Level: Advanced
Michael Crotty, JMP Senior Statistical Writer, SAS Marie Gaudard, Statistical Consultant, Statistical Consultant Colleen McKendry, JMP Technical Writer, JMP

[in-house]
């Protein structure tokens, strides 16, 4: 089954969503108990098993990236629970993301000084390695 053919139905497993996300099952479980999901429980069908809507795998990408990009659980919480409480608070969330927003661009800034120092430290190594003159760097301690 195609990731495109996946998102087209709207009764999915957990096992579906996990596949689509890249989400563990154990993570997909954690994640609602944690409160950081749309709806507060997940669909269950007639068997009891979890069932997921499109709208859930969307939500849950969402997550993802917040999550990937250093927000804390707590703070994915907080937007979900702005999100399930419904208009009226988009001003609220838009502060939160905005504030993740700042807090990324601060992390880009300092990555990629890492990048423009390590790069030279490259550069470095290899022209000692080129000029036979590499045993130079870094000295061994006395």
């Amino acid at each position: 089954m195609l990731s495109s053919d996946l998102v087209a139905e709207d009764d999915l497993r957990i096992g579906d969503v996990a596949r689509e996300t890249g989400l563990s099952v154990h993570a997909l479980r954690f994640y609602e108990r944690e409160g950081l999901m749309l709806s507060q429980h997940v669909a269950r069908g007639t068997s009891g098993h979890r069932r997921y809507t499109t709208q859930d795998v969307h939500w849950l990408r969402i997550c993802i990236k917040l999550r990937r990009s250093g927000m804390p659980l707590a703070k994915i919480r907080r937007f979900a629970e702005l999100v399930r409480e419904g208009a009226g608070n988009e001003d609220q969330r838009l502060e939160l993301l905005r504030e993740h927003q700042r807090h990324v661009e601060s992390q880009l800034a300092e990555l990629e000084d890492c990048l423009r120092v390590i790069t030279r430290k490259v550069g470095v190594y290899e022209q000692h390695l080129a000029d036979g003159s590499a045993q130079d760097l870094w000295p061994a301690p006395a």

The need to model data sets involving imbalanced binary response data arises in many situations. These data sets often require different handling than those where the binary response is more balanced. Approaches include comparing different models and sampling methods using various evaluation techniques. In this talk, we introduce the Imbalanced Binary Response add-in for JMP Pro that facilitates comparing a set of modeling techniques and sampling approaches. The Imbalanced Classification add-in for JMP Pro enables you to quickly generate multiple sampling schemes and to fit a variety of models in JMP Pro. It also enables you to compare the various combinations of sampling methods and model fits on a test set using Precision-Recall ROC, and Gains curves, as well as other measures of model fit. The sampling methods range from relatively simple to complex methods, such as the synthetic minority oversampling technique (SMOTE), Tomek links, and a combination of the two. We discuss the sampling methods and demonstrate the use of the add-in during the talk. Auto-generated transcript... Speaker Transcript Michael Crotty Hello. Thank you for tuning into our talk about the imbalanced classification add in that allows you to compare sampling techniques and models in JMP Pro. I'm Michael Crotty. I'm one of these statistical writers in the documentation team at JMP and my co-presenter today is Colleen McKendry, also in the stat doc team. And this is work that we've collaborated on with Marie Gaudard. So here's a quick outline of our talk today. We will look at the purpose of the add in that we created, some background on the imbalanced classification problem and how you obtain a classification model in that situation. We'll look at some sampling methods that we've included in the add in and that are popular for the imbalanced classification problem. We'll look at options that are available in the add in and talk about how to obtain the add in, and then Colleen will show an example and a demo of the add in. In the slides that are available on the Community, there's also references and an appendix that has additional background information. So the purpose of our add in, the imbalanced classification add in, it lets you apply a variety of sampling techniques that are designed for imbalanced data. You can compare the results of applying these techniques, along with various predictive models that are available in JMP Pro. And you can compare those models and sampling technique fits using precision recall curves, ROC curves, and Gains curves, as well as other measures. This allows you to choose a threshold for classification using the curves. And you can also apply the Tomek, SMOTE and SMOTE plus Tomek sampling techniques directly to your data, which enables you to then use existing JMP platforms and on on that newly sampled data and fine tune the modeling options, if you don't like the mostly default method options that we've chosen. And just one note, the Tomek, SMOTE and SMOTE plus Tomek sampling techniques can be used with nominal and ordinal, as well as continuous predictor variables. So some background on the imbalanced data problem. So in general, you could have a multinomial response, but we will focus on the response variable being binary, and the key point is that the number of observations at one response level is much greater than the number of observations had the other response level. And we'll call these response levels the majority and minority class levels, respectively. So the minority level, most of the time, is the level of interest that you're interested in predicting and detecting. This could be like detecting fraud or the presence of a disease or credit risk. And we want to predict class membership based on regression variables. So to do that we developed a predictive model that assigns probabilities of membership into the minority class and then we choose a threshold value that optimizes various criteria. This could be misclassification rate, true positive rate, false positive rate, you name it. And then we classify an observation, who's into the minority class, if the predicted probability of membership to the minority class exceeds the chosen threshold value. So how do we obtain a classification model? We have lots of different platforms in JMP that can make a prediction for a binary variable, binary outcome when in the presence of regression variables, and we need a way to compare those models. Well, there are some traditional measures, like classification accuracy, are not all that appropriate for imbalanced data. And just as a extreme example, you could consider the case of a 2% minority class. I could give you 98% accuracy, just by classifying all the observations as majority cases. Now this would not be a useful model and you wouldn't want to use it, because you're not predicting...you're not correctly predicting any of your target cases to minority cases but just overall accuracy, you'd be at 98%, which sounds pretty good. So this led people to explore other ways to measure classification accuracy in a imbalanced classification model. One of those is the precision recall curve. They're often used with imbalanced data and they plot the positive predictive value or precision against the true positive rate recall. And because the precision takes majority instances into account, the PR curve is more sensitive to class imbalance than an ROC curve. As such, a PR curve is better able to highlight differences in models for the imbalanced data. So the PR curve is what shows up first in our report for our add in. Another way to handle imbalanced classification data is to use sampling methods that help to model the minority class. And in general, these are just different ways to impose more balance on the distribution of the response, and in turn, that helps to better delineate the boundaries between the majority and minority class observations. So in in our add in we have seven different sampling techniques. We won't talk too much about the first four and we'll focus on the last three, but very quickly, no weighting means what it sounds like. We won't do any...won't make any changes and that's essentially in there to provide a baseline to what you would do if you didn't do any type of sampling method to account for the imbalance. Weighting will overweight the minority cases so that the sum of the weights of the majority class and the minority class are the same. Random undersampling will randomly exclude majority cases to get to a balanced case and random oversampling will randomly replicate minority cases again to get to a balanced state. And then we'll talk more about the next three more advanced methods in the following slides. So first of the advanced methods is SMOTE, which stands for synthetic minority oversampling technique. And this is basically a more sophisticated form of oversampling, because we are adding more minority cases to our data. We do that by generating new observations that are similar to the existing minority class observations, but we're not simply replicating them like in oversampling. So we use the Gower distance function and perform K nearest neighbors on each minority class observation and then observations are generated to fill in the space that are defined by those neighbors. And in this graphic, you can see if we've got this minority case here in red. We've chosen the three nearest neighbors. And we'll randomly choose one of those. It happens to be this one down here, and then we generate a case, another minority case that is somewhere in this little shaded box. And that's in two dimensions. If you had n dimensions of your predictors, then that shaded area would be an n dimensional space. But one key thing to point out is that you can choose the number of nearest neighbors that you randomly choose between, and you can also choose how many times you'll perform this this algorithm per minority case. The next sampling method is Tomek links. And what this method does is it tries to better define the boundary between the minority and majority classes. To do that, it removes observations from the majority class that are close to minority class observations. Again, we use to Gower distance to find Tomek links and Tomek link is a pair of nearest neighbors that fall into different classes. So one majority and one minority that are nearest neighbors to each other. And to reduce the overlapping of these instances, one or both members of the pair can be removed. In the main option of our add in, the evaluate models option, we remove only the majority instance. However, in the Tomek option, you can use either form of removal. And finally, the last sampling method is SMOTE plus Tomek. This combines the previous two sampling methods. And the way it combines them is it applies this mode algorithm to generate new minority observations and then once you've got your original data, plus a bunch of generated new minority cases, tt applies to Tomek algorithm to find pairs of nearest neighbors that fall into different classes. And in this method both observations in the Tomek pair are removed. So the imbalanced classification add in has four options when you install it that all show up as submenu items under the add ins menu. The first one is the evaluate models option, that allows you to fit a variety of models using a variety of sampling techniques. The next three are just standalone dialogues to just do those three sampling techniques that we just talked about. So in the evaluate models option of the add in, it provides an imbalanced classification report that facilitates comparison of the model and sampling technique combinations. It shows the PR curve and ROC curves, as well as the Gains curves, and for the PR and ROC curves, it shows the area under the curve, which generally, the more area under each of those curves, the better a model is fitting. It provides the plot of predicted probabilities by class that helps you get a picture of how each model is fitting. And it also provides a techniques and thresholds data table, and that table contains a script that allows you to reproduce the report that is produced the first time you run the add in. And we want to emphasize that if you run this and you want to save your results without rewriting the entire modeling and sampling methods algorithm, you can save this techniques and thresholds table and that will allow you to save your results and reproduce the report. So now we'll look at the dialogue for the evaluating models option. It allows you to choose from a number of models and sampling techniques. You can put in what your binary class variable is and all your X predictors, and then we, in order to fit all the models and and evaluate them on the on a test set, we randomly divide the data into training validation and test sets. You can provide up...you can set the proportions that will go into each of those sets. There's a random seed option if you'd like to reproduce the results. And then there are SMOTE options that I alluded to before, where you can choose the number of nearest neighbors, from which you select one to be the nearest neighbor used to generate a new case, and replication of each minority case is how many times you repeat the algorithm for each minority observation. Again, there are three other sampling option options in the add in and those correspond to Tomek, SMOTE and SMOTE plus Tomek. In the Tomek sampling option, it's going to add two columns to your data table that can be used as weights for the predict...for any predictive model that you want to do. The first column removes only the majority nearest neighbor in the link and the other removes both members of the Tomek link, so you have that option. SMOTE observations will add synthetic observations to your data table. And it will also it will provide a source column so that you can identify which observations were added. And SMOTE plus Tomek add synthetic observations and the weighting column that removes both members of the Tomek link. And the weighting column from the Tomek sampling and SMOTE plus Tomek, it's just an indicator column that you can use as a weight in a JMP modeling platform. It's just a 1 if it's included, and a 0 if it should be excluded. Most of the three other sampling option dialogues look basically the same. One option that's on them and not on the evaluate models option dialogue is show intermediate tables. This option appears for SMOTE and SMOTE plus Tomek. And basically, it allows you to see data tables that were used in the construction of the SMOTE observations. In general, you don't need to see it, but if you want to better understand how those observations are being generated, you can take a look at those intermediate tables. And they're all explained in the documentation. Again, you can obtain the add in through the Community, through this the page for this talk on the Discovery Summit Americas 2020 part of the Community. And as I mentioned just a second ago, there's documentation available within the add in. Just click the Help button. And now it is time for Colleen to show an example in a demo of the add in. Colleen McKendry Thanks Michael. I'm going to demo the add in now, and to do the demo, I'm going to use this mammography demo data. And so the mammography data set is based on a set of digitized film mammograms used in a study of microcalcifications in mammographic images. And in this data, each record is classified as either a 1 or a 0. 1 represents that there's calcification seen in the image, and a 0 represents that there is not. In this data set, the images where you see calcification, those are the ones you're interested in predicting and so the class level one is the class level that you're interested in. In the full data set, there are six continuous predictors and about 11,000 observations. But in order to reduce the runtime in this demo, we're only going to use a subset of the full data set. And so it's going to be about half the observations. So about 5500 observations. And the observations that are classified as 1, the things that you're interested in, they represent about 2.31% of the total observations, both in the full data set and in the demo data set that we're using. And so we have about a 2% minority proportion. And now I'm going to switch over to JMP to So I have the mammography demo data. And we're going to open and I've already installed the add in. So I have the imbalanced classification add in in my drop down menu and I'm going to use the evaluate models option. And so here we have the launch window, and we're going to specify the binary class variable, your predictor variables, we're going to select all the models and all the techniques and we're going to specify a random seed. And click OK. And so while this is running, I'm going to explain what's actually happening in the background. So the first thing that the add in does is that it splits the data table into a training data set and a test data set. And so you have two separate data tables and then within the training data table those observations are further split into training and validation observations and the validation is used in the model fitting. And so once you have those two data sets, there are indicator variables...indicator columns that are added to the training data table for each of the sampling techniques that you specify, except for those that have involve SMOTE. And so those columns are added and are used as weighting columns and they just specify whether the observation is to be included in the analysis or not. If you specify a sampling technique with SMOTE, then there are additional rows that are added to the data table. Those are the generated observations. So once your columns and your rows are generated then for each model, each model is fit to each sampling technique. And so if you select all of them like we just did here, there are a total of 42 different models that are being fit. And so, that's all what's happening right now. In the current demo, we have 42 models being fit and once the models are fit, then the relevant information is gathered and put together in a results report. And that report, which will hopefully pop up soon, here it is, that report is shown here. And you also get a techniques and thresholds table and a summary table. And so we're going to take a look at what you get when you run the add in. So first we have the training set. And you can see that here are the weighting columns, the weight columns that are added. And these are the columns that are added for the predicted probabilities for those observations. Then we have the test set. This doesn't contain any of those weighting columns, but it does have the predicted probabilities for the test set observations. We have the results report and the techniques and thresholds data table. And so Michael mentioned this in the talk earlier, but this is important because this is the thing that you would like to save if you want to save your results and view your results again without having to rerun the whole script. And so this data table is what you would save and it contains scripts that will reproduce the results report and the summary table, which is the last thing that I have to show. And so this is just contains summaries for each sampling technique and model combination and their AUC values. So now to look at the actual results window, at the top we have dialogue specifications. And so this contains the information that you specified in the launch window. So if you forget anything that you specified, like your random seed or what proportions you assign, you can just open that and take a look. And we also have the binary class distribution. So, the distribution of the class variable across the training and the test set. And this is designed so that the proportion should be the same, which they are in this case at 2.3. And then we also have missing threshold. So this isn't super important, but it just gives an indication of if a value of the class variable has a missing prediction value, then that's shown here. For the actual results, we have these tabbed graphs. And so we have the precision recall curves, the ROC curves, and the cummulative Gains curves. And for the PR curves and the ROC curves, we have the corresponding AUC values as well. We also have these graphs of the predicted probabilities by class. And those are more useful when you're only viewing a few of them at a time, which we will later on. And then we have a data filter that connects all these graphs and results together. So for our actual results for the analysis, we can take a look now. So first I'm going to sort these. So you can already see that the ROC curve and the PR curve, there's a lot more differentiation between the curves in the PR curve than there is in the ROC curve. And if we select the top, say, five, these all actually have an AUC of .97. And you can see that they're all really close to each other. They're basically on top of each other. It would be really hard to determine which model is actually better, which one you should pick And so that's where, particularly with imbalanced data, the precision recall curves are really important. So if we switch back over, we can see that these models that had the highest AUC values for the ROC curves, they're really spread out in the precision recall curve. And they're actually not...they don't have the highest AUC values for the PR curve. So maybe that there...maybe there's a better model that we can pick. So now I'm going to look and focus on the top two, which are boosted tree Tomek and SVM Tomek, and I'm going to do that using the data filter. And then we just want to look at those are going to show and include. So now we have the curves for just these two models and the blue curve is the boosted tree and the red curve is SVM. And so you can see in these curves that they kind of overlap each other across different values of the true positive rate. And so you could use these curves to choose which model you want to use in your analysis, based on maybe what an acceptable true positive rate would be. So we can see this if I add some reference lines. Excuse my hands that you will see as I type this. Okay, so say that these are some different true positive rates that you might be interested in. So if, for example, for whatever data set you have, you wanted a true positive rate of .55. You could pick your threshold to make that the true positive rate. And then in this case, for that true positive rate, the boosted tree Tomek model has a higher precision. And so you could you could pick that model. However, if you wanted your true positive rate to be something like .85, then the SVM model might be a better pick because it has a higher precision for that specific true positive rate. And then if you had a higher true positive rate of .95, you would flip again and maybe you would want to pick the boosted tree model. So that's how you can use these curves to pick which model is best for your data. And now we're going to look at these graphs again, now that there are only a few of them. And this just shows the distribution of predicted probabilities for each class for the models that we selected. So in this particular case, you can see that in SVM there are majority probabilities throughout the kind of the whole range of predicted probabilities, where boosted tree does kind of a better job of keeping them at the lower end. And so that's it for this particular demo, but before we're done, I just wanted to show one more thing. And so that was an example of how you would use the evaluate models option. But say you just wanted to use a particular sampling technique. And you can do that here. So the launch window looks much the same. And you can assign your binary class, your predictors, and click OK. And this generates a new data table and you have your indicator column. Your indicator column, which just shows whether the observation should be included in the analysis or not. And then because it was SMOTE plus Tomek you also have all these SMOTE generated observations. So now you have this new data table and you can use any type of model with any type of options that you may want and just use this column as your weight or frequency column and go from there. And that is the end of our demo for the imbalanced classification add in. Thanks for watching.